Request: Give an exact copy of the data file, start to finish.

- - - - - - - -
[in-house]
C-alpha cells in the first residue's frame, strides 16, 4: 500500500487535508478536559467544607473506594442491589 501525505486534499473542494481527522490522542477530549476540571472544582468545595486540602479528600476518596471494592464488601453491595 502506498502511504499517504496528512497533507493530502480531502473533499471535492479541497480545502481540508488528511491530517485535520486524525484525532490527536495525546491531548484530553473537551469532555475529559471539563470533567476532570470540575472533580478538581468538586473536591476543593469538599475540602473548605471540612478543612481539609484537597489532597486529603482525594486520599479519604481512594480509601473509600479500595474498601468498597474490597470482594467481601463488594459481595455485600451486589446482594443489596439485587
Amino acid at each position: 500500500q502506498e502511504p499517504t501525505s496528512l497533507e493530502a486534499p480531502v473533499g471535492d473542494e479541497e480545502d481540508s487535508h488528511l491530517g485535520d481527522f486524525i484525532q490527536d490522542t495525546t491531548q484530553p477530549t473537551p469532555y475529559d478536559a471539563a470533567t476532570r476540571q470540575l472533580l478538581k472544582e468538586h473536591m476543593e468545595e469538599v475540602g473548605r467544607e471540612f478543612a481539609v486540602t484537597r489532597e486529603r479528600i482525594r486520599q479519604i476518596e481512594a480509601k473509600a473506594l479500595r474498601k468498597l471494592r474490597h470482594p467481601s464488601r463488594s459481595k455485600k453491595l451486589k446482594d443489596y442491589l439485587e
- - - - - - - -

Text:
[in-house]
C-alpha cells in the first residue's frame, strides 16, 4: 500500500487535508478536559467544607473506594442491589 501525505486534499473542494481527522490522542477530549476540571472544582468545595486540602479528600476518596471494592464488601453491595 502506498502511504499517504496528512497533507493530502480531502473533499471535492479541497480545502481540508488528511491530517485535520486524525484525532490527536495525546491531548484530553473537551469532555475529559471539563470533567476532570470540575472533580478538581468538586473536591476543593469538599475540602473548605471540612478543612481539609484537597489532597486529603482525594486520599479519604481512594480509601473509600479500595474498601468498597474490597470482594467481601463488594459481595455485600451486589446482594443489596439485587
Amino acid at each position: 500500500q502506498e502511504p499517504t501525505s496528512l497533507e493530502a486534499p480531502v473533499g471535492d473542494e479541497e480545502d481540508s487535508h488528511l491530517g485535520d481527522f486524525i484525532q490527536d490522542t495525546t491531548q484530553p477530549t473537551p469532555y475529559d478536559a471539563a470533567t476532570r476540571q470540575l472533580l478538581k472544582e468538586h473536591m476543593e468545595e469538599v475540602g473548605r467544607e471540612f478543612a481539609v486540602t484537597r489532597e486529603r479528600i482525594r486520599q479519604i476518596e481512594a480509601k473509600a473506594l479500595r474498601k468498597l471494592r474490597h470482594p467481601s464488601r463488594s459481595k455485600k453491595l451486589k446482594d443489596y442491589l439485587e